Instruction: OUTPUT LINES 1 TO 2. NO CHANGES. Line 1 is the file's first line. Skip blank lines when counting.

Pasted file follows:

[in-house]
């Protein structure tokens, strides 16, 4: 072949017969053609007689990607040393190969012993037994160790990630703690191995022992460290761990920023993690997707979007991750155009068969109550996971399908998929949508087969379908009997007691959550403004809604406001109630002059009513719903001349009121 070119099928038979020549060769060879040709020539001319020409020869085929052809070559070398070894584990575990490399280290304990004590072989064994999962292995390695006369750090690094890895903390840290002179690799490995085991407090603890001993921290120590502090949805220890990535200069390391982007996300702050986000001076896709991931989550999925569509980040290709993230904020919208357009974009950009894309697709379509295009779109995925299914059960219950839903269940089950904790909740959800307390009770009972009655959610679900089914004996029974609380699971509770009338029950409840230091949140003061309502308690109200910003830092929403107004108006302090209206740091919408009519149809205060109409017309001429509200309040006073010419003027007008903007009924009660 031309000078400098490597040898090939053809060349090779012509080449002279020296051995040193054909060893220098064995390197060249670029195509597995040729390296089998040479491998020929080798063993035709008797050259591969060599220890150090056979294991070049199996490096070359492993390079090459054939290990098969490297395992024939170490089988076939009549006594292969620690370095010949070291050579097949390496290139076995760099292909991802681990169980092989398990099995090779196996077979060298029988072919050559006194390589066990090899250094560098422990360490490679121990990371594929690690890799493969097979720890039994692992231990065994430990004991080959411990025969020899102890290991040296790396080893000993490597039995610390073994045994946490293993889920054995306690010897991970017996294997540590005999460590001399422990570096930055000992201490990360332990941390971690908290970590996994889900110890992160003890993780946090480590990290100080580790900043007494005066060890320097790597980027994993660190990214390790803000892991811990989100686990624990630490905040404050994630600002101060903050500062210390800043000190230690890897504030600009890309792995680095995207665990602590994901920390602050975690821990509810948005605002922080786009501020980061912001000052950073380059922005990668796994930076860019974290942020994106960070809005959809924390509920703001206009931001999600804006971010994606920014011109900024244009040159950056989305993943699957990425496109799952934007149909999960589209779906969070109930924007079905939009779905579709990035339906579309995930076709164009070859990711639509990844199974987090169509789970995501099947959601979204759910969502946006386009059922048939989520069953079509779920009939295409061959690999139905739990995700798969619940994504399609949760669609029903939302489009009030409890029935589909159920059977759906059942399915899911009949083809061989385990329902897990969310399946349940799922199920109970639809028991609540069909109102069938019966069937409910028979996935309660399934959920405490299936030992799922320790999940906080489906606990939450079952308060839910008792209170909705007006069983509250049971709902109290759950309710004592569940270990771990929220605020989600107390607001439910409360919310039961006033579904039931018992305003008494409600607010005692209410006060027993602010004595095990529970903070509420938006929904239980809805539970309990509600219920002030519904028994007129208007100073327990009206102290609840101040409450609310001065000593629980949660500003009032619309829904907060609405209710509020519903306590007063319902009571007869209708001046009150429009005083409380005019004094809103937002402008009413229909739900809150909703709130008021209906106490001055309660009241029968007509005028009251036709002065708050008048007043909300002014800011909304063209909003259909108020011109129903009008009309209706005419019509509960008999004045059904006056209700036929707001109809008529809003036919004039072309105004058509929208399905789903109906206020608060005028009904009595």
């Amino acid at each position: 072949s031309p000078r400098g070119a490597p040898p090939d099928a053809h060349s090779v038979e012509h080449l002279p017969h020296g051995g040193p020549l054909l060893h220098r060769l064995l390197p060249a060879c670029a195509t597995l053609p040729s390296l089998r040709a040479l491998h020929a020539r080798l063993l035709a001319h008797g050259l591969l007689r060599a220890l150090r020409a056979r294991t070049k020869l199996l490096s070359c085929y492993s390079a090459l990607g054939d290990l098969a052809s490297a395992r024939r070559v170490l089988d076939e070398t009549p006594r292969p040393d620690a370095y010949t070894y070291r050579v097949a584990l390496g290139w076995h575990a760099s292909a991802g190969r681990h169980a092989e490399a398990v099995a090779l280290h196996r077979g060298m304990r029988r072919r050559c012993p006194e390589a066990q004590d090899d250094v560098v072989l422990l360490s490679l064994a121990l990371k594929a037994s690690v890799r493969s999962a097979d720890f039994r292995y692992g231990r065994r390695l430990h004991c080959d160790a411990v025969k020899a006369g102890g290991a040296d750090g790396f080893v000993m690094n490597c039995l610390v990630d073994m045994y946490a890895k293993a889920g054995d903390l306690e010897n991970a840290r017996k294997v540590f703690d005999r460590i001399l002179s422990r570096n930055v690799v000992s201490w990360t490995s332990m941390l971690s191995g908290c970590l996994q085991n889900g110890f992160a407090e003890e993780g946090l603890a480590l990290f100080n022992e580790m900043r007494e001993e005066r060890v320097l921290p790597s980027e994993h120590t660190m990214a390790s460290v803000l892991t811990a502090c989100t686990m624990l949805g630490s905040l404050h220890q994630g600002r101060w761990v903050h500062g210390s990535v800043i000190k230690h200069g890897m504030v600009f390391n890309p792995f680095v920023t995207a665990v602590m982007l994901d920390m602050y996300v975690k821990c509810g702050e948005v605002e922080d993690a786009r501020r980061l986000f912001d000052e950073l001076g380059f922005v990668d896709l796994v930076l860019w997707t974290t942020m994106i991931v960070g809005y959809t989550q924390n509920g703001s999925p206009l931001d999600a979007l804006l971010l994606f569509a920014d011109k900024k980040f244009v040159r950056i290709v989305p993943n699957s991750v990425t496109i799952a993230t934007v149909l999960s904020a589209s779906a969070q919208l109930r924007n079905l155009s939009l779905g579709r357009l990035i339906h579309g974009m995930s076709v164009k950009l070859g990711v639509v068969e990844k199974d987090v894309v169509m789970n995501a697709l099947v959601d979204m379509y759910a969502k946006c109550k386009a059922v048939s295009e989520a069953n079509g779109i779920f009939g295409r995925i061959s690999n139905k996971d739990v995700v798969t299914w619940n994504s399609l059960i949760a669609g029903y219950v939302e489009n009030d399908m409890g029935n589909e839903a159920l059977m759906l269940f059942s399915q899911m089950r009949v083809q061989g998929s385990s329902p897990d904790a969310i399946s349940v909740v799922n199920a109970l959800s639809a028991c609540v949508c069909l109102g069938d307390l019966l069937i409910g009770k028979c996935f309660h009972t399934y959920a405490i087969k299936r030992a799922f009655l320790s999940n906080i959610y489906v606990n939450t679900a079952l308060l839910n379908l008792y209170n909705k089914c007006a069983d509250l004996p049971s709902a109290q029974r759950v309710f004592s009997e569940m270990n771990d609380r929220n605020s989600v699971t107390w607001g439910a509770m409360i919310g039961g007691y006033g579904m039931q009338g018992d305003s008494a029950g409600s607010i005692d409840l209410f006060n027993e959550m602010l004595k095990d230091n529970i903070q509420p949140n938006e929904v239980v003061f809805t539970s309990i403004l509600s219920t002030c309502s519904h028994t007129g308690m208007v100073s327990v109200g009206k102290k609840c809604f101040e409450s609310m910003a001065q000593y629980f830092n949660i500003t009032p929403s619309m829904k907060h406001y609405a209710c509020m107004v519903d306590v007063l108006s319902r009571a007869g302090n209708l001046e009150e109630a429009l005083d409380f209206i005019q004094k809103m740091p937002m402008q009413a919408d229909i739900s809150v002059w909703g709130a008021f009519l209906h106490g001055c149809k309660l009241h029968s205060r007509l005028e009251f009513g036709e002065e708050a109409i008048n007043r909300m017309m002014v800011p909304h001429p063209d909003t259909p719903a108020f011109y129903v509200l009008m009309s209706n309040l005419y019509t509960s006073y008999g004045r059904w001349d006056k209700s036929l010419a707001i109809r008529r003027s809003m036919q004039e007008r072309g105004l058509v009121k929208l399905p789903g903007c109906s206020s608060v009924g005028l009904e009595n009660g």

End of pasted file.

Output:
[in-house]
């Protein structure tokens, strides 16, 4: 072949017969053609007689990607040393190969012993037994160790990630703690191995022992460290761990920023993690997707979007991750155009068969109550996971399908998929949508087969379908009997007691959550403004809604406001109630002059009513719903001349009121 070119099928038979020549060769060879040709020539001319020409020869085929052809070559070398070894584990575990490399280290304990004590072989064994999962292995390695006369750090690094890895903390840290002179690799490995085991407090603890001993921290120590502090949805220890990535200069390391982007996300702050986000001076896709991931989550999925569509980040290709993230904020919208357009974009950009894309697709379509295009779109995925299914059960219950839903269940089950904790909740959800307390009770009972009655959610679900089914004996029974609380699971509770009338029950409840230091949140003061309502308690109200910003830092929403107004108006302090209206740091919408009519149809205060109409017309001429509200309040006073010419003027007008903007009924009660 031309000078400098490597040898090939053809060349090779012509080449002279020296051995040193054909060893220098064995390197060249670029195509597995040729390296089998040479491998020929080798063993035709008797050259591969060599220890150090056979294991070049199996490096070359492993390079090459054939290990098969490297395992024939170490089988076939009549006594292969620690370095010949070291050579097949390496290139076995760099292909991802681990169980092989398990099995090779196996077979060298029988072919050559006194390589066990090899250094560098422990360490490679121990990371594929690690890799493969097979720890039994692992231990065994430990004991080959411990025969020899102890290991040296790396080893000993490597039995610390073994045994946490293993889920054995306690010897991970017996294997540590005999460590001399422990570096930055000992201490990360332990941390971690908290970590996994889900110890992160003890993780946090480590990290100080580790900043007494005066060890320097790597980027994993660190990214390790803000892991811990989100686990624990630490905040404050994630600002101060903050500062210390800043000190230690890897504030600009890309792995680095995207665990602590994901920390602050975690821990509810948005605002922080786009501020980061912001000052950073380059922005990668796994930076860019974290942020994106960070809005959809924390509920703001206009931001999600804006971010994606920014011109900024244009040159950056989305993943699957990425496109799952934007149909999960589209779906969070109930924007079905939009779905579709990035339906579309995930076709164009070859990711639509990844199974987090169509789970995501099947959601979204759910969502946006386009059922048939989520069953079509779920009939295409061959690999139905739990995700798969619940994504399609949760669609029903939302489009009030409890029935589909159920059977759906059942399915899911009949083809061989385990329902897990969310399946349940799922199920109970639809028991609540069909109102069938019966069937409910028979996935309660399934959920405490299936030992799922320790999940906080489906606990939450079952308060839910008792209170909705007006069983509250049971709902109290759950309710004592569940270990771990929220605020989600107390607001439910409360919310039961006033579904039931018992305003008494409600607010005692209410006060027993602010004595095990529970903070509420938006929904239980809805539970309990509600219920002030519904028994007129208007100073327990009206102290609840101040409450609310001065000593629980949660500003009032619309829904907060609405209710509020519903306590007063319902009571007869209708001046009150429009005083409380005019004094809103937002402008009413229909739900809150909703709130008021209906106490001055309660009241029968007509005028009251036709002065708050008048007043909300002014800011909304063209909003259909108020011109129903009008009309209706005419019509509960008999004045059904006056209700036929707001109809008529809003036919004039072309105004058509929208399905789903109906206020608060005028009904009595």